The latest forecast has Hurricane Irma tracking closer to us. As of 5 a.m. this morning, it is a category 3 hurricane with winds up to 115 miles per hour.
According to the National Hurricane Center, a Category 3 storm means that “Devastating damage will occur: Well-built framed homes may incur major damage or removal of roof decking and gable ends. Many trees will be snapped or uprooted, blocking numerous roads. Electricity and water will be unavailable for several days to weeks after the storm passes.”
The last time St. John saw a significant hurricane was in 1995 when the eye of Hurricane Marilyn passed over St. Thomas. That storm, according to the National Hurricane Center, was a strong Category 2 storm with maximum winds of 95 knots or about 110 miles per hour. Hurricane Marilyn caused mass destruction.
As of this morning, the eye of the storm is still tracking north of us, which is good. But we are still going to receive damaging winds, a lot of rain and most likely storm surge. This storm is serious.
Here is when we can expect to see the impacts of Hurricane Irma:
And here is this morning’s key point from the National Hurricane Center:
Irma is expected to be a major hurricane when it moves closer to the Lesser Antilles over the next few days, producing rough surf and rip currents. Irma could also cause dangerous wind, storm surge, and rainfall impacts on some islands, although it is too soon to specify where and when those hazards could occur. Residents in the Lesser Antilles should monitor the progress of Irma through the weekend and listen to any advice given by local officials.
Here are a few items we posted yesterday that can help you prepare:
17 thoughts on “Hurricane Irma Tracking Closer to St. John; Please Prepare”
Hurricane Marilyn was much stronger than a category two hurricane.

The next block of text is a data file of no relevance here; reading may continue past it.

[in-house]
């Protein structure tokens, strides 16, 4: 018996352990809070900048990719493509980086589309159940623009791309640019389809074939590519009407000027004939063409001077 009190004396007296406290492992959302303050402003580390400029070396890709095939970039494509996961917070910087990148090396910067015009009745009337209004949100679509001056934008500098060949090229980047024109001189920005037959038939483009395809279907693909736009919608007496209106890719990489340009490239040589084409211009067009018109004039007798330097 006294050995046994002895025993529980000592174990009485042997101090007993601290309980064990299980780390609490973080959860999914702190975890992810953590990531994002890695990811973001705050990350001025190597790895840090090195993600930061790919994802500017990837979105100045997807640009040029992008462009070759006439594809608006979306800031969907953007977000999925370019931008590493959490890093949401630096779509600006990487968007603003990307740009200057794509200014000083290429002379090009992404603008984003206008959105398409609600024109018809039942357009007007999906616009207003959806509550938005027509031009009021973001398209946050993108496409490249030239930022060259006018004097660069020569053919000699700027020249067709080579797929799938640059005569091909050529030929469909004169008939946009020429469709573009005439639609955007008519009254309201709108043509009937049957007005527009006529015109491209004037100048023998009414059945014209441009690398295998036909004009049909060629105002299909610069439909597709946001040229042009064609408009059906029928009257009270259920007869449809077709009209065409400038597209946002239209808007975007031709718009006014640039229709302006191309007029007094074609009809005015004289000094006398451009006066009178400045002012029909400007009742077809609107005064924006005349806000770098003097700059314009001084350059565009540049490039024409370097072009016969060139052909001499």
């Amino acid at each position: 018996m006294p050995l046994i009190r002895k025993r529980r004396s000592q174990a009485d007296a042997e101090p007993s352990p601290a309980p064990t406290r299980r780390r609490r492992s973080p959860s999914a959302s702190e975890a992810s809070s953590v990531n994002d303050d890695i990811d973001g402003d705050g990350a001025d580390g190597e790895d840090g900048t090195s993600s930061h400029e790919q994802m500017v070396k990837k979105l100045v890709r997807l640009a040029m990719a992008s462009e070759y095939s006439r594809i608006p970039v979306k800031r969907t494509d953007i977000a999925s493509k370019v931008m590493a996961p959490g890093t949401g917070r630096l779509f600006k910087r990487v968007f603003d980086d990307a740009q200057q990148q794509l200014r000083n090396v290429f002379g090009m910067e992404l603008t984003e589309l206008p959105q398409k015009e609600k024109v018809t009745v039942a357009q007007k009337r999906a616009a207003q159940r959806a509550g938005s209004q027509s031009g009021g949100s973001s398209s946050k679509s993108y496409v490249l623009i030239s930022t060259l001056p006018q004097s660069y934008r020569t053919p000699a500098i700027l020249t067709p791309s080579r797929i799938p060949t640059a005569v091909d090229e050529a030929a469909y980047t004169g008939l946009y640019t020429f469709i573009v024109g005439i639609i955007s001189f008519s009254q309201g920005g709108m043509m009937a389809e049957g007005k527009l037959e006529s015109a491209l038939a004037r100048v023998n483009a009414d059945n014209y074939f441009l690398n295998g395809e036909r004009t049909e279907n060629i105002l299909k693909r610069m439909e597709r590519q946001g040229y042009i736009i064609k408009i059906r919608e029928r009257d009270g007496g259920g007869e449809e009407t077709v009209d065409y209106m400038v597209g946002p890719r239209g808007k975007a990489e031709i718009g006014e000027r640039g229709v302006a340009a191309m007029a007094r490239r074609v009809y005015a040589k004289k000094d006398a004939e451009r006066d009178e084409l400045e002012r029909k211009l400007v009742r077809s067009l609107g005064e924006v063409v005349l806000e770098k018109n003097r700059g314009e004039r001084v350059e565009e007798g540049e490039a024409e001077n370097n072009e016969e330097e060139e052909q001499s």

I’m going on the official report from the National Hurricane Center.
We were there staying in a house on North Shore
above Hawks Nest Beach
I don`t know what category it was ,bit we were fortunate to live through it. We got drinking water direct f Rom the cistern, raided th Weston ice machines and eventually made it to Tortola where.we got a flight to San Juan and on to Boston!!!
Can anyone tell me how coral bay made out I have family there and I am waiting anxiously to find out how they are.
Family in coral bay. Lost contact at 10am. If any news please post
All of the coral bay people are ok!!!!!!! No one died on STJ either so don’t worry!
How did you get in touch with people in Coral Bay?
I have a son in Coral Bay. There has been no communication. Are you in Coral Bay?
Same here. I’ve been searching the internet and this is the closest I’ve found to anything about St John. Wish I knew where else to check. The lack of communication if maddening! 🙁
Hoping it passes more to the north and you all remain safe
Being here for Marilyn can confirm Marilyn was a solid 3 and reports were that wind speeds were up to 140 on St Thomas bringing her in to a Cat 4
Hurricane Hugo, Sept. 1989, was Cat. 5 briefly, then got into the islands and became Cat. 4.
The eye went over St. Croix and Viequez, yet it did great damage to St. John.
Praying for you, Jenn, & our beloved little Paradise.
Does anyone know a very tall guy called Kaja or Kaia who lives or used to live on St. John? He just be between 40-50 years old now.
Has anyone heard how soon or anyway to send supplies to St. John?
We have friends in upper Peter Bay. How has that faired. Is there widespread destruction.
All our prayers are for a complete recovery. God bless